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Reports have been circulating that landlords must grant census workers access to buildings they own. In other words, if you rent an apartment — or even a house — from someone, the census workers supposedly can force the landlord to let them into your residence even in your absence so they can snoop through your stuff and collect information about you.
It’s just like China or the old Soviet Union. The government shows up and demands access, and the landlord hands over the keys. When you get back home they’ve ransacked your house and know not just your name, race, age, sex, ethnicity, and favorite brand of ice cream, but everything about you, including your bank account balance, cash balance in the cookie jar, and internet passwords. Of course, they’d never share that information with other government agencies, though.
There was a time when I wouldn’t even have looked into this. I would have dismissed it immediately as a wacky conspiracy theory, but that was before “they” passed the McCain-Feingold bill. It was before “they” took blood samples from my newborn baby in spite of my stated objections and without a warrant (“they” do this routinely in my state with every newborn baby). It was before I understood how much “they” have eroded our God-given liberties. I’m less naive now.
One of the advantages of being a lawyer is that I’ve been trained to interpret statutes, and to predict how courts will interpret them. Here’s the text of the statute in question, 13 U.S.C. Section 223:
Whoever, being the owner, proprietor, manager, superintendent, or agent of any hotel, apartment house, boarding or lodging house, tenement, or other building, refuses or willfully neglects, when requested by the Secretary or by any other officer or employee of the Department of Commerce or bureau or agency thereof, acting under the instructions of the Secretary, to furnish the names of the occupants of such premises, or to give free ingress thereto and egress therefrom to any duly accredited representative of such Department or bureau or agency thereof, so as to permit the collection of statistics with respect to any census provided for in subchapters I and II of chapter 5 of this title, or any survey authorized by subchapter IV or V of such chapter insofar as such survey relates to any of the subjects for which censuses are provided by such subchapters I and II, including, when relevant to the census or survey being taken or made, the proper and correct enumeration of all persons having their usual place of abode in such premises, shall be fined not more than $500.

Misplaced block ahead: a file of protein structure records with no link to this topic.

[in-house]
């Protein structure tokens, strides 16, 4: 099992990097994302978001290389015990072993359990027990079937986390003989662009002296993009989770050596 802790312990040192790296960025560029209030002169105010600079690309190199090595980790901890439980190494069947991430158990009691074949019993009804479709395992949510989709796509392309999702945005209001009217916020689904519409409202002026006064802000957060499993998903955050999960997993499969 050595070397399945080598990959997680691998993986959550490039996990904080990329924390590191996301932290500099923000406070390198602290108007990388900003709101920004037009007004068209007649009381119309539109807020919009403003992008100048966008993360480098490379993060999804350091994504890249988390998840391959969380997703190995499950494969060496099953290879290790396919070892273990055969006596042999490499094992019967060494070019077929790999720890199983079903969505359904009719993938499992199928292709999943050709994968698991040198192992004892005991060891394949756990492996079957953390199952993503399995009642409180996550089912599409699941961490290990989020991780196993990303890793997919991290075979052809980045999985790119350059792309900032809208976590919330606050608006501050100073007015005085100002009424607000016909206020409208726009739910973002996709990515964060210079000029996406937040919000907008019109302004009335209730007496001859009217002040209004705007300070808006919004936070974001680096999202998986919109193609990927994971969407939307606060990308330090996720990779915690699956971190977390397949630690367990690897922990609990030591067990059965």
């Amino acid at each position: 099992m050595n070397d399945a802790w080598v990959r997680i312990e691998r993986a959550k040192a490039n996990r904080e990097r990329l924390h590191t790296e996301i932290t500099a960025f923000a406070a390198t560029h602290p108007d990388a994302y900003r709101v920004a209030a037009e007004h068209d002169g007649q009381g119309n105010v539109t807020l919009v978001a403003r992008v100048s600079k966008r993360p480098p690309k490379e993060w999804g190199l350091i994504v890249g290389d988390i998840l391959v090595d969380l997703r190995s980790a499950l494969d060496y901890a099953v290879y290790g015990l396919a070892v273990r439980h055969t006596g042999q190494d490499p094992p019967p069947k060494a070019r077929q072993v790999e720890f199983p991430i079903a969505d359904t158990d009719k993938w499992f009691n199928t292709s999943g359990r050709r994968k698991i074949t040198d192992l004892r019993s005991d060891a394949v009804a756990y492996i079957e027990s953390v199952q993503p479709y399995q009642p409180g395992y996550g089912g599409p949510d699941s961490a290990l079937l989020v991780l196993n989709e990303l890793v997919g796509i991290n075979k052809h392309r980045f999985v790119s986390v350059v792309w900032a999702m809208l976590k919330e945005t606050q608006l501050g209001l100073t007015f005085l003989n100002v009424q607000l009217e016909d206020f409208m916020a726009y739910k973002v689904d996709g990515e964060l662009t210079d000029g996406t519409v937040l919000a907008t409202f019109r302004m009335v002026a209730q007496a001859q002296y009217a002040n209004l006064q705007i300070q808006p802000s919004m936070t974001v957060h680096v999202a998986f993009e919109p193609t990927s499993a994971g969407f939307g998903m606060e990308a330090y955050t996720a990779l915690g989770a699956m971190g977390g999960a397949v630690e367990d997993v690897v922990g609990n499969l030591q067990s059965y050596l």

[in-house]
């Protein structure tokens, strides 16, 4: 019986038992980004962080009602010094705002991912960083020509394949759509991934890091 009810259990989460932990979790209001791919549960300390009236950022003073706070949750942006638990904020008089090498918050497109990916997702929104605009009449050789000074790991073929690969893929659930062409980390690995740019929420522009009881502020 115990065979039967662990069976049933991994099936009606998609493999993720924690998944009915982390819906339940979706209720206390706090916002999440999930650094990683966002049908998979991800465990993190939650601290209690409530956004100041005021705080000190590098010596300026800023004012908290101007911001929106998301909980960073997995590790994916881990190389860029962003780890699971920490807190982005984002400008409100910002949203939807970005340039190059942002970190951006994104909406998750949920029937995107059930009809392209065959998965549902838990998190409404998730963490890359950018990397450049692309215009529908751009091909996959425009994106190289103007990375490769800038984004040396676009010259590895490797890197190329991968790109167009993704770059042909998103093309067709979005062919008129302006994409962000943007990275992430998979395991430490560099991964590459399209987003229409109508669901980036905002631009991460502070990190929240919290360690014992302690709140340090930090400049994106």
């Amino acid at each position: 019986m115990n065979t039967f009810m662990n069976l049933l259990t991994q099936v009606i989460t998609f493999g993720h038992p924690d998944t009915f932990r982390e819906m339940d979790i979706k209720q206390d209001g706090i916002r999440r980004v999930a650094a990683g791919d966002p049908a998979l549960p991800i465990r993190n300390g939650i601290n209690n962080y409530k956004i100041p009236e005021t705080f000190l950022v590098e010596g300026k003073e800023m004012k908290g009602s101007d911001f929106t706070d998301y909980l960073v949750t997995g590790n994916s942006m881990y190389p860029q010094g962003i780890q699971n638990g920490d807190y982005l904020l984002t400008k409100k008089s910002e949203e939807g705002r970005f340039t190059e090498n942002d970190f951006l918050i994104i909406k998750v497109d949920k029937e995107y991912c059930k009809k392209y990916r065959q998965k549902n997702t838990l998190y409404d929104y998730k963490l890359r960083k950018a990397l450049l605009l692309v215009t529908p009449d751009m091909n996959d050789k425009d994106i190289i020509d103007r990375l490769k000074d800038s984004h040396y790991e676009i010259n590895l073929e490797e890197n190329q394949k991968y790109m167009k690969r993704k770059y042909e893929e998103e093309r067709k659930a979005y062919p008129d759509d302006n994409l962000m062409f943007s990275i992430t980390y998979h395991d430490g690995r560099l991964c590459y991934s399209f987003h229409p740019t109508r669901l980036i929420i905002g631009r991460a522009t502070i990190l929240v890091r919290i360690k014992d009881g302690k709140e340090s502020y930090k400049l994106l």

We’re concerned with the phrase “or to give free ingress thereto and egress therefrom.” Does this refer to the apartment complex or the apartment itself?
The rest of this chapter in the statute gives us a clue. The statute delineates a method by which census information is collected, and that is by asking questions either in person or by providing a written questionnaire, not by obtaining documents or any other physical evidence from a residence. Nowhere that I have found is a census worker authorized to enter a residence without permission.
The landlord must grant a census worker permission to go door-to-door on the premises where his tenants live, nothing more. If a census worker asks me to let them into a rented apartment or house under the authority of this statute, I will simply refuse.
As far as I know, the Census Bureau itself has not taken the position that it can enter your rented residence without your approval. That’s not to say it never will; after all, the way the census itself is conducted is already unconstitutional.